“I’m so excited,” Murray Monster, a Muppet, told Velvet Roper. “I’m never allowed to stay out past 7:30.”
We were in the center of the atrium at Cipriani for the Sesame Workshop’s anniversary gala; we’d been advised to speak to the Sesame Street characters and not, certainly not, to their operators. That said, the Muppets were not particularly tuned-in to the guests of honor (Jon Stewart was to host the evening, and Bill Clinton was to be honored for his commitment to children’s education. “I’m excited to meet anyone in a tux,” said Murray. “I don’t usually get to wear clothes.”
H. Melvin Ming, CEO of Sesame Workshop, knew a bit more about the event; he spoke very highly of President Clinton, who “has been a champion for education–children’s education–and a humanitarian who’s given funds to improve the lives of families around the U.S.” As for the relationship between PBS and the Sesame Workshop, “I don’t think we’ve ever been better–and we’ve found a complementary niche centered around education. We want to be part of the public media.”
Who was Mr. Ming’s favorite Muppet? “If I’m in the U.S. it’s all of them. I’ve been called Oscar sometimes, or the Bird. But in Africa? I pick an African one! In Germany–I pick Bert or Ernie.” Mr. Ming laughed cryptically and vanished into the crowd, as well-heeled guests lined up for photos with Oscar the Grouch, cropping out the man standing behind him.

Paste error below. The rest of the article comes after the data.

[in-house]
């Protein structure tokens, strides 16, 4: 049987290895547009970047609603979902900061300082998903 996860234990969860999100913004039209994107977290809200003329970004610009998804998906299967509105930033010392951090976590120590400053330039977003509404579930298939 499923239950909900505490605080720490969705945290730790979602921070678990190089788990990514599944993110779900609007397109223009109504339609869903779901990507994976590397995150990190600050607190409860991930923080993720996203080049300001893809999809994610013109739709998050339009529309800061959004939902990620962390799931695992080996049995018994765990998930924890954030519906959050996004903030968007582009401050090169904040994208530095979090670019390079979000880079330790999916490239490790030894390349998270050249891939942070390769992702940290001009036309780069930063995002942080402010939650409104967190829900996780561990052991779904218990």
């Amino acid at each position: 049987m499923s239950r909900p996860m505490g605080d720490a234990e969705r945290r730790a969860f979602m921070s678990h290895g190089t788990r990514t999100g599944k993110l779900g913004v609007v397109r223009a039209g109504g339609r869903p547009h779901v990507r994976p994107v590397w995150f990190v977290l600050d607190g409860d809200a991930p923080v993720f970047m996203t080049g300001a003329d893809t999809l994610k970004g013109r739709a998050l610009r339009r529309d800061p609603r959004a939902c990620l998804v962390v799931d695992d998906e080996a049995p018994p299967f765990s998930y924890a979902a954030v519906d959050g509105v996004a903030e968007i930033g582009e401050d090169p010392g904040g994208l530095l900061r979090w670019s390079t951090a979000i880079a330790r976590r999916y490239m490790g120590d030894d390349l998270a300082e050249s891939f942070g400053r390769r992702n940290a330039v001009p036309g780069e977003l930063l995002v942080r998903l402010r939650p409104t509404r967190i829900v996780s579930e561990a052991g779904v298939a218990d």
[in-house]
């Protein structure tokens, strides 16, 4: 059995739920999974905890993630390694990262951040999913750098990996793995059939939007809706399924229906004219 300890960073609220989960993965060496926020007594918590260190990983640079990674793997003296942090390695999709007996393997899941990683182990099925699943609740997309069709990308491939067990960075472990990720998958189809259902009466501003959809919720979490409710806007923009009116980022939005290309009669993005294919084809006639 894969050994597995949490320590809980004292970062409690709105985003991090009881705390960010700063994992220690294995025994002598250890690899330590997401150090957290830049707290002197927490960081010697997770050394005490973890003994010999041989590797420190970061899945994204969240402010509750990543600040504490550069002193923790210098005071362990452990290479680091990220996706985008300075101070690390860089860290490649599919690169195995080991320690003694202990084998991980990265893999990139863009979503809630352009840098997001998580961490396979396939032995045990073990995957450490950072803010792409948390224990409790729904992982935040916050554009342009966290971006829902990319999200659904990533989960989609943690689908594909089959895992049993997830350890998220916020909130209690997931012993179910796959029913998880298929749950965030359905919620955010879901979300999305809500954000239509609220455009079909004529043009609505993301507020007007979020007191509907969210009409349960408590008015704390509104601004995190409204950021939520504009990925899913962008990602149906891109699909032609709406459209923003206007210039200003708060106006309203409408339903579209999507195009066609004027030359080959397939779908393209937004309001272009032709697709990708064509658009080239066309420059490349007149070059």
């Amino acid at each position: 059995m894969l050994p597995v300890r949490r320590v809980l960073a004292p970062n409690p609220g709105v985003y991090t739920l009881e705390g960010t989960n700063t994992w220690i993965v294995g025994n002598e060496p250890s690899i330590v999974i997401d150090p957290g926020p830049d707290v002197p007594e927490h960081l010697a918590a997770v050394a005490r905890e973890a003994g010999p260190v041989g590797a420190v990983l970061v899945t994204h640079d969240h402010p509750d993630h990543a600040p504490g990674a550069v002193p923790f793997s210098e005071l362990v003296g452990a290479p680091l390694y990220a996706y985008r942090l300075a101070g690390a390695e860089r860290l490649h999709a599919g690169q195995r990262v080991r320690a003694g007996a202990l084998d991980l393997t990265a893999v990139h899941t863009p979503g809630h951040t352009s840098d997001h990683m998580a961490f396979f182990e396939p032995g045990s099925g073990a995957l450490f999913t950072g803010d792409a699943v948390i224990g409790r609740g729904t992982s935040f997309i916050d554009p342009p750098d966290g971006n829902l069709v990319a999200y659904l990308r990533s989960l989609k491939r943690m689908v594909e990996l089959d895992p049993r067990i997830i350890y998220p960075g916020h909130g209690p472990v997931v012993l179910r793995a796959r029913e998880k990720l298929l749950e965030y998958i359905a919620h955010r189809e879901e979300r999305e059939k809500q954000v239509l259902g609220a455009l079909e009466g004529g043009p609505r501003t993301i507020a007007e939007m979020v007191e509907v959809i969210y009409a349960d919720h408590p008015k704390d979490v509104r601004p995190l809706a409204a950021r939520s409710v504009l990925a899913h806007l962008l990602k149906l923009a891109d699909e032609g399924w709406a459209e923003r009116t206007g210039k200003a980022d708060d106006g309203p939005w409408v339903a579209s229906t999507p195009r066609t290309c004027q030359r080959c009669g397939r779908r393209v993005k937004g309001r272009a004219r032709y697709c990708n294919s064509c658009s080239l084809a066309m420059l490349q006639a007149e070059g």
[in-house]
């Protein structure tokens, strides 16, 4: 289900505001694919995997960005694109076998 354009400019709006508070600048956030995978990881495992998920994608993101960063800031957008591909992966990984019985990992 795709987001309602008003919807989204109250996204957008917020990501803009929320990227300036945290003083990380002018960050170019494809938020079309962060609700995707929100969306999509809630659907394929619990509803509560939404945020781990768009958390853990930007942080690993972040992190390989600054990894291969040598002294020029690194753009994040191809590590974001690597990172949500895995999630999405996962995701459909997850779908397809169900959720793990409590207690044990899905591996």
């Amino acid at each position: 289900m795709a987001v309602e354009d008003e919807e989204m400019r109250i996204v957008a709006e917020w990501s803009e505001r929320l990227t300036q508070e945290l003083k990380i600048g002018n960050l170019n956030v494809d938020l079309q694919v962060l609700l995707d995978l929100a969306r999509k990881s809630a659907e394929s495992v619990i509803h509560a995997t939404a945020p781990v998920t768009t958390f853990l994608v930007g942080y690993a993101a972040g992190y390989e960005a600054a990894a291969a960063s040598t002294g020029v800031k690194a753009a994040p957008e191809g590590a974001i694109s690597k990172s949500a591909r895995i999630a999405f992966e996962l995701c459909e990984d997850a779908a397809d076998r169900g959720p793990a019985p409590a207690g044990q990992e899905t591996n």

We made our way to the front of the line to speak to Oscar–as Jon Stewart was on the late side and wouldn’t have time to speak to us. Hey, they’re both curmudgeonly! Unfortunately, the Grouch had only nice things to say about the Clintons: “It hurts me a lot to say something nice,” he advised us. The PBS star couldn’t resist getting a dig in at the conservative media, though; when asked what he’d been watching on TV, he replied “Fox. When I want to laugh a lot.”
Follow Daniel D'Addario via RSS. firstname.lastname@example.org